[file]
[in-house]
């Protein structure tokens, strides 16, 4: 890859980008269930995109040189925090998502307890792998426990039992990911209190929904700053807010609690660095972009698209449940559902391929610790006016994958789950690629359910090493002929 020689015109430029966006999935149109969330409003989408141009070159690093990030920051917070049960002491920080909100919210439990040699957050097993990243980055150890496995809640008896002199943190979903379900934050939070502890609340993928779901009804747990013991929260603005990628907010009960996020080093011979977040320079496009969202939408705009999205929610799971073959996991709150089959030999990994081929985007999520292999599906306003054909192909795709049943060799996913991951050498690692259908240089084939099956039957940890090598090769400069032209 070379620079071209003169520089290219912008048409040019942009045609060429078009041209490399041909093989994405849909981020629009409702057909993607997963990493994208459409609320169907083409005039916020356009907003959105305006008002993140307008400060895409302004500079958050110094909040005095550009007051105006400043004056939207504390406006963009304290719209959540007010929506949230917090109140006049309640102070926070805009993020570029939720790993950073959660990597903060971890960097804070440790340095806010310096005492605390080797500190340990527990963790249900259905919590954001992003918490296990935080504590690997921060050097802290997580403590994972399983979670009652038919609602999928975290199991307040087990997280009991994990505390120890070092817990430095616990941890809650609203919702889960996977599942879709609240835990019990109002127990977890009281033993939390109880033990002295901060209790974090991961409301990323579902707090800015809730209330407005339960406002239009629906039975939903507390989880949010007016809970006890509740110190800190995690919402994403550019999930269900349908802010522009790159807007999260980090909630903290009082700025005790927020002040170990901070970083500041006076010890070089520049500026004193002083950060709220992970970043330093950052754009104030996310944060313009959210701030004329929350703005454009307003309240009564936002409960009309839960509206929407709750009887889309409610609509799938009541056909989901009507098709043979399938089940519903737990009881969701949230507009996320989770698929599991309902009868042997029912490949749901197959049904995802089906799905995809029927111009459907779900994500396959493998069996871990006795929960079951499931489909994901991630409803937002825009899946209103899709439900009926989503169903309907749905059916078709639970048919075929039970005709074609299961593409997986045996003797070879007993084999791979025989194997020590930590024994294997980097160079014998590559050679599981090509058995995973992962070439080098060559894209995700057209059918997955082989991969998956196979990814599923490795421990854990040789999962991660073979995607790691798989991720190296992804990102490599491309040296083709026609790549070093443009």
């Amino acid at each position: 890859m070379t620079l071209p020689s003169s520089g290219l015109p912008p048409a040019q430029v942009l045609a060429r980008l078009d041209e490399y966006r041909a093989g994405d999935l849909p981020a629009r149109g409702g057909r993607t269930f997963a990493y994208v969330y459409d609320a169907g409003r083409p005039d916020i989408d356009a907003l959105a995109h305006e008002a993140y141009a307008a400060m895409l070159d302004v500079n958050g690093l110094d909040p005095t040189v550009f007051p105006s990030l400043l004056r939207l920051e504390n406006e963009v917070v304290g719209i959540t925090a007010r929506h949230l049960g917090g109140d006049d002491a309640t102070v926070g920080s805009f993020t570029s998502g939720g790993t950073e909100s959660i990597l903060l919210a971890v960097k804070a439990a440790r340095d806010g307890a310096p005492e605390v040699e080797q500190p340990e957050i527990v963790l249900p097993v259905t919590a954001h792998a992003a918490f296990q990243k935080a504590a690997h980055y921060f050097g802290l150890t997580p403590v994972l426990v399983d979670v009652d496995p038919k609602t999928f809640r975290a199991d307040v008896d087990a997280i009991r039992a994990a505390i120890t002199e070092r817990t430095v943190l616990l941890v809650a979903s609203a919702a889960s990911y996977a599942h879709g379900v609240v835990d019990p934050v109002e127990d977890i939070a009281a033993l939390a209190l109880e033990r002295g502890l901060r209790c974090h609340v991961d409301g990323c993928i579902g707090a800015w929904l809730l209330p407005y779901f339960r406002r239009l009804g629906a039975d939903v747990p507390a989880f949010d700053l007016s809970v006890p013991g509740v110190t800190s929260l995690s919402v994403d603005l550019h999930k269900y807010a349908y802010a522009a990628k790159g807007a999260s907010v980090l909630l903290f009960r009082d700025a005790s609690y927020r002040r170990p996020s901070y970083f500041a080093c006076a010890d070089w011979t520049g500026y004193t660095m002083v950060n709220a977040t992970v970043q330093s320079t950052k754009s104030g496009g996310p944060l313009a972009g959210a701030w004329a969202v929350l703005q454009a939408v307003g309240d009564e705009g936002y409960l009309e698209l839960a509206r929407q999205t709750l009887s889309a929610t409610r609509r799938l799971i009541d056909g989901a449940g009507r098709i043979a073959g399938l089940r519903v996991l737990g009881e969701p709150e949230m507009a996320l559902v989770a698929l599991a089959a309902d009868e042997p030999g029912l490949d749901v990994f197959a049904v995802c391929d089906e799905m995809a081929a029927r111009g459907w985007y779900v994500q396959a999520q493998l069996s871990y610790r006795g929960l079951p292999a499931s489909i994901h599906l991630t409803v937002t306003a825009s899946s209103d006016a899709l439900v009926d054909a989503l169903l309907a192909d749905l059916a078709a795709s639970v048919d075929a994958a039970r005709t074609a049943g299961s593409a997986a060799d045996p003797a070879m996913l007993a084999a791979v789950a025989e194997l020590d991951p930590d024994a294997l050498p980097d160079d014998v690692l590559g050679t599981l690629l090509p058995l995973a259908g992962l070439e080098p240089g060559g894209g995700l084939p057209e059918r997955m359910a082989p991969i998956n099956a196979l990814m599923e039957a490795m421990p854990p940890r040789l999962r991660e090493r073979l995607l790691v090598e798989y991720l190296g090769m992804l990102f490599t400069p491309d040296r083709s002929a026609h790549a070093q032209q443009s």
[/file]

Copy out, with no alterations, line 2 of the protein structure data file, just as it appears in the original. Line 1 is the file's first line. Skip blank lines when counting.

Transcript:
């Protein structure tokens, strides 16, 4: 890859980008269930995109040189925090998502307890792998426990039992990911209190929904700053807010609690660095972009698209449940559902391929610790006016994958789950690629359910090493002929 020689015109430029966006999935149109969330409003989408141009070159690093990030920051917070049960002491920080909100919210439990040699957050097993990243980055150890496995809640008896002199943190979903379900934050939070502890609340993928779901009804747990013991929260603005990628907010009960996020080093011979977040320079496009969202939408705009999205929610799971073959996991709150089959030999990994081929985007999520292999599906306003054909192909795709049943060799996913991951050498690692259908240089084939099956039957940890090598090769400069032209 070379620079071209003169520089290219912008048409040019942009045609060429078009041209490399041909093989994405849909981020629009409702057909993607997963990493994208459409609320169907083409005039916020356009907003959105305006008002993140307008400060895409302004500079958050110094909040005095550009007051105006400043004056939207504390406006963009304290719209959540007010929506949230917090109140006049309640102070926070805009993020570029939720790993950073959660990597903060971890960097804070440790340095806010310096005492605390080797500190340990527990963790249900259905919590954001992003918490296990935080504590690997921060050097802290997580403590994972399983979670009652038919609602999928975290199991307040087990997280009991994990505390120890070092817990430095616990941890809650609203919702889960996977599942879709609240835990019990109002127990977890009281033993939390109880033990002295901060209790974090991961409301990323579902707090800015809730209330407005339960406002239009629906039975939903507390989880949010007016809970006890509740110190800190995690919402994403550019999930269900349908802010522009790159807007999260980090909630903290009082700025005790927020002040170990901070970083500041006076010890070089520049500026004193002083950060709220992970970043330093950052754009104030996310944060313009959210701030004329929350703005454009307003309240009564936002409960009309839960509206929407709750009887889309409610609509799938009541056909989901009507098709043979399938089940519903737990009881969701949230507009996320989770698929599991309902009868042997029912490949749901197959049904995802089906799905995809029927111009459907779900994500396959493998069996871990006795929960079951499931489909994901991630409803937002825009899946209103899709439900009926989503169903309907749905059916078709639970048919075929039970005709074609299961593409997986045996003797070879007993084999791979025989194997020590930590024994294997980097160079014998590559050679599981090509058995995973992962070439080098060559894209995700057209059918997955082989991969998956196979990814599923490795421990854990040789999962991660073979995607790691798989991720190296992804990102490599491309040296083709026609790549070093443009």